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Homeowners call for practical debt advice from brokers and lenders

  • 13/11/2015
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Homeowners call for practical debt advice from brokers and lenders
Homeowners worried about a squeeze on their household budgets because of interest rate rises or cuts to tax credits want more practical support from their mortgage broker or lender, research reveals.

A survey carried out by debt management plan providers PayPlan, found homeowners wanted to be shown a graph which illustrated how a rise in interest rates would affect repayments and whether the lender planned to implement rate changes in line with the Bank of England.

Borrowers said they wanted budget guidance from their adviser so that they could plan for future increases and clarity over who they should call if they felt they would struggle to keep up with rising rates.

When borrowers were asked how they would cope with mortgage repayment increases, 54% said they would have to cut back on essential living costs while 20% said they would have to reduce other payment costs. Just 6% said they would consider switching mortgage.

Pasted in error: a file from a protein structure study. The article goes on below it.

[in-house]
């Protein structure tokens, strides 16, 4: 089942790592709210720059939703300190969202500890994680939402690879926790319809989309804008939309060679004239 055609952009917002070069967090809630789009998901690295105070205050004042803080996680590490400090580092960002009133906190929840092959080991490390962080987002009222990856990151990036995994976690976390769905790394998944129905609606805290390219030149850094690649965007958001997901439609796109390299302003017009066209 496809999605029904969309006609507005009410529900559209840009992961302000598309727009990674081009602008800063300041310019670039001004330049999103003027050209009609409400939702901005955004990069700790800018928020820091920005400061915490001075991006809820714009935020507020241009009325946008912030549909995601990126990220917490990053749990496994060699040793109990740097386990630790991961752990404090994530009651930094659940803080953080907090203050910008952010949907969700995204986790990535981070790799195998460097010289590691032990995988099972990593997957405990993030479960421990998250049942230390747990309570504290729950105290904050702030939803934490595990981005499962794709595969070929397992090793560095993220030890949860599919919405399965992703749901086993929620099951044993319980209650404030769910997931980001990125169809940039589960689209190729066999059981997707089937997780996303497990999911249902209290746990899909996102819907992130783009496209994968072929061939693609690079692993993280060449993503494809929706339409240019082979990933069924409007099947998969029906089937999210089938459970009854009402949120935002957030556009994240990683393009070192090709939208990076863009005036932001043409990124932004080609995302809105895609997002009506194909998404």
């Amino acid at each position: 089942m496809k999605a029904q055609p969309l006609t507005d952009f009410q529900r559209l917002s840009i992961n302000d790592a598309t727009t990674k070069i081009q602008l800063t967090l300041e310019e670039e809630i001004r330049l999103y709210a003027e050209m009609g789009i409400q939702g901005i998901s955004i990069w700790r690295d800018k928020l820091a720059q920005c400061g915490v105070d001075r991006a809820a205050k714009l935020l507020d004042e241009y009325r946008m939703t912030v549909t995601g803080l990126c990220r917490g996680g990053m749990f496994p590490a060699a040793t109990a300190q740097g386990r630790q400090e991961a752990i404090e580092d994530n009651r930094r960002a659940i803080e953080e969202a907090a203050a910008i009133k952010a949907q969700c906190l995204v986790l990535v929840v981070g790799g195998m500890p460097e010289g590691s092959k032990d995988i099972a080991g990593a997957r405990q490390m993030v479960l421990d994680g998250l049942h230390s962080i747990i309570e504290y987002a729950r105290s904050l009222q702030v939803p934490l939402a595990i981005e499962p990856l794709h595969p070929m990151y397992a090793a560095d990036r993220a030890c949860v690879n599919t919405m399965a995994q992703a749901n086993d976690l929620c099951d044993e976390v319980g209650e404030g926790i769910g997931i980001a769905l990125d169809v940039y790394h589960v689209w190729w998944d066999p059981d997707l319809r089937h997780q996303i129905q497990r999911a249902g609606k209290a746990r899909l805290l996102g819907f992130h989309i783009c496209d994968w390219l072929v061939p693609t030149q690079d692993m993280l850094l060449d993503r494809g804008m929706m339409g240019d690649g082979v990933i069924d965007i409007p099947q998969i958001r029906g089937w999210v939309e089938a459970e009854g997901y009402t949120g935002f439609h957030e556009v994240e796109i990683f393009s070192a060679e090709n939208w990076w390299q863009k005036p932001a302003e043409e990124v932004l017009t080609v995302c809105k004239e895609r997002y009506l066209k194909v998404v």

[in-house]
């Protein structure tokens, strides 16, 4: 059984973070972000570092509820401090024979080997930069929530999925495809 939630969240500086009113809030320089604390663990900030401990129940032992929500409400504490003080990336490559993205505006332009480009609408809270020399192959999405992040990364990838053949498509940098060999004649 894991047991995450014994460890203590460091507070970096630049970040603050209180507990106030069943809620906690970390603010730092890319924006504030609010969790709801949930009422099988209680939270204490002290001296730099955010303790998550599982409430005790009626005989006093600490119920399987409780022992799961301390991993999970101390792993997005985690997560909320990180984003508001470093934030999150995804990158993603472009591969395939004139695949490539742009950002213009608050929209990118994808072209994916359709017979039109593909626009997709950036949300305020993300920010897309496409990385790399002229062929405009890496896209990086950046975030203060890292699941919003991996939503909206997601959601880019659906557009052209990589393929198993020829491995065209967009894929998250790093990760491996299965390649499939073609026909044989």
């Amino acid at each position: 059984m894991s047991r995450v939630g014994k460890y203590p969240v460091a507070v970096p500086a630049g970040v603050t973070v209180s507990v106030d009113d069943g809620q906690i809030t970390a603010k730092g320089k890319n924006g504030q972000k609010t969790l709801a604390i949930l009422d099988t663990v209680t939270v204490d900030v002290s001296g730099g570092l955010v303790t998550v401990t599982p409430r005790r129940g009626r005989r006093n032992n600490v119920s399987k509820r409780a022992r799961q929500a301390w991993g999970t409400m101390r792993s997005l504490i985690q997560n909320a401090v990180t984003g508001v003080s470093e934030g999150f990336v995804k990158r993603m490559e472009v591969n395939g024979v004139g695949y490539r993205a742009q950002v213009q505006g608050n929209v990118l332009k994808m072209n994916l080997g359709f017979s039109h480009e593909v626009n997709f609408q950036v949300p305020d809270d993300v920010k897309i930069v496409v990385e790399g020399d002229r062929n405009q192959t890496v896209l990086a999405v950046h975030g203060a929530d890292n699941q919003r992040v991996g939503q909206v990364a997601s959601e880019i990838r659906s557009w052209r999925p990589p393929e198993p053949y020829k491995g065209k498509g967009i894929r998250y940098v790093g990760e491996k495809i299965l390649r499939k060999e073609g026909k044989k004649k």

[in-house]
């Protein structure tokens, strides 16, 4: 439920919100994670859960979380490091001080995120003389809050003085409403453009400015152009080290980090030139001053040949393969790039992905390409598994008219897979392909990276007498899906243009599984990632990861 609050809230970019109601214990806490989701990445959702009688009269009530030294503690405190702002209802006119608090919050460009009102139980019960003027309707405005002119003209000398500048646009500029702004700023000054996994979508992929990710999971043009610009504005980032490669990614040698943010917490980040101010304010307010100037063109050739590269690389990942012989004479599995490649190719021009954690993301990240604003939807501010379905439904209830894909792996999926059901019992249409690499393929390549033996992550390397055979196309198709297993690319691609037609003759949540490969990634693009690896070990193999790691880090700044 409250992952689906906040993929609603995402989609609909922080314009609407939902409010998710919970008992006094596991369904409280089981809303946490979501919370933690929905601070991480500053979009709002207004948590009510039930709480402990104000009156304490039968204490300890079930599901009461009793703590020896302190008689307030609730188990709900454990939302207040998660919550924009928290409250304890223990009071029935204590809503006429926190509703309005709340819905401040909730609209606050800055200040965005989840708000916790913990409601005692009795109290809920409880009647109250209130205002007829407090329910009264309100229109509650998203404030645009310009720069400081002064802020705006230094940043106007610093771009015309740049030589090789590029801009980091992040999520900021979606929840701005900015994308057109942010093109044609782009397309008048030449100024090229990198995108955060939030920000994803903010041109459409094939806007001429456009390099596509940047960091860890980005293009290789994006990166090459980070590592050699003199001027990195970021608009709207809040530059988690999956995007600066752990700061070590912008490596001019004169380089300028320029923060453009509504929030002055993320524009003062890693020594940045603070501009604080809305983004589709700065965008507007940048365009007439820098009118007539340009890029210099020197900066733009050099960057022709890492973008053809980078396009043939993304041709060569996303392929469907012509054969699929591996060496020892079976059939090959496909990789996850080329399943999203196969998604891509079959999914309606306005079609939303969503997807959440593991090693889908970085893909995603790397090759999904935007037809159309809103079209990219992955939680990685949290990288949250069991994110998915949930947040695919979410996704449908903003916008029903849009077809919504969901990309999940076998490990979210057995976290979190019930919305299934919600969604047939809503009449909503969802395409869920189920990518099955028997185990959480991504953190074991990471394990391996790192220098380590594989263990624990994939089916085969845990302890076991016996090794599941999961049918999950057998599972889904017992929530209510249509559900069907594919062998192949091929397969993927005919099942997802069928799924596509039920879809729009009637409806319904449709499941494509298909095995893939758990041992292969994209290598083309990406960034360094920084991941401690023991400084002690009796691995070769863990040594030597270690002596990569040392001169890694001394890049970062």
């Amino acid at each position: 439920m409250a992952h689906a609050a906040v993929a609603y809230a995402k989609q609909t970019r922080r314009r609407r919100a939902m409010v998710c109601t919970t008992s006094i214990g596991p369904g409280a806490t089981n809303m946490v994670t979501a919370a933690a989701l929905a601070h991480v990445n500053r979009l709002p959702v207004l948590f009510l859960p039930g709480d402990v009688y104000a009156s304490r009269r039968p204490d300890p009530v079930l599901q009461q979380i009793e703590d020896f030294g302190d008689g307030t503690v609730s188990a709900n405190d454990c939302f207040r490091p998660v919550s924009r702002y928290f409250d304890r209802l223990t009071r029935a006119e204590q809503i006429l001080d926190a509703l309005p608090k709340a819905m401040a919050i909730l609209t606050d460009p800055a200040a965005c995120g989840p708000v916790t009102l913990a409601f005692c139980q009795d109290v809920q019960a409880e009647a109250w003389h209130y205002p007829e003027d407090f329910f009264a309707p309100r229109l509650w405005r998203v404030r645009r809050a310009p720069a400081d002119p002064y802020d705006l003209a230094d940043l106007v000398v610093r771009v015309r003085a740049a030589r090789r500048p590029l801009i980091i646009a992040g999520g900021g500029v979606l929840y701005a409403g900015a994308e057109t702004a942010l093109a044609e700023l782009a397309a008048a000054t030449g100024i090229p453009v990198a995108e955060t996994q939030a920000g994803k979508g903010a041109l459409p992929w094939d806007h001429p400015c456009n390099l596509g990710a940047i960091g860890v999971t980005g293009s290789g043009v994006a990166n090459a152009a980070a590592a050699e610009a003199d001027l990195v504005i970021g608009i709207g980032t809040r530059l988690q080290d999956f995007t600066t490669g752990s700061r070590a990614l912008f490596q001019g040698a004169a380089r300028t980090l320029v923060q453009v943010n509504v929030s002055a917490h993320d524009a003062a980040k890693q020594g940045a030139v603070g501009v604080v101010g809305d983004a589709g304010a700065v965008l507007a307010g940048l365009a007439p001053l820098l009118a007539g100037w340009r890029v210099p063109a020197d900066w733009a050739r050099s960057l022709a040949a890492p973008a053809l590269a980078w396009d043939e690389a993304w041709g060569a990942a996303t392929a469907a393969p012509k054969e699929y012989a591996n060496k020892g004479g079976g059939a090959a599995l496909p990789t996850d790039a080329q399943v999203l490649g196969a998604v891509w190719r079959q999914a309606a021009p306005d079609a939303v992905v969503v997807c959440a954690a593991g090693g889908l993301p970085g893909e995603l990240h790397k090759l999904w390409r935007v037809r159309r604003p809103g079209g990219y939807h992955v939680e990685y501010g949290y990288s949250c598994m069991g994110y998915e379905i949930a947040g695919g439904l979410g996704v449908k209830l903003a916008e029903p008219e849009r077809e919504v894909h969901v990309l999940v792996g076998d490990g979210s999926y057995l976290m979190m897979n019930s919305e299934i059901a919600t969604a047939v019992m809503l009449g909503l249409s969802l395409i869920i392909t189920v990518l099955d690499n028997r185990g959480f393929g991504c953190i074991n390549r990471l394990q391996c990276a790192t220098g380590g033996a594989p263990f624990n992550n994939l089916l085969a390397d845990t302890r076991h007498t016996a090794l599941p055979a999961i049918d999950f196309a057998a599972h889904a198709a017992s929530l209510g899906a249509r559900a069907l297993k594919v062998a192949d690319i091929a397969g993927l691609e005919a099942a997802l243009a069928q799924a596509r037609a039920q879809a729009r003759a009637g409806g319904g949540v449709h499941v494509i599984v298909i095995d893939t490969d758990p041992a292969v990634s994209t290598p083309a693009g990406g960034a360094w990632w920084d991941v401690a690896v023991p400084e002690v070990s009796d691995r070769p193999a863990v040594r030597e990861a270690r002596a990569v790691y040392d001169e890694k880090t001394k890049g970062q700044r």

Respondents said they would find it useful to be shown a part-and-part mortgage illustration and a reduction in exit fees during mortgage application discussions.

Speaking at a mortgage lending conference earlier this week, chief executive of debt charity StepChange Mike O’Connor said the cut in tax credits proposed by George Osborne posed a bigger risk to households’ budgets than a rise in interest rates.

“Cuts to welfare support could significantly redraw the debt landscape,” O’Connor said.

A quarter of those surveyed by Payplan said they were ‘extremely worried’ about rate rises.

Peter Munro, head of creditor partnerships, said: “Our research shows that there is a real concern about rate rises but there is little dialogue between lenders and borrowers about it. Customers are used to low rates and little or no increases and this means tough sacrifices will have to be made to cope with repayment increases.”

Osborne’s proposals have currently been delayed by the House of Lords. He intends to reveal modified plans during the Autumn Statement on 25 November.

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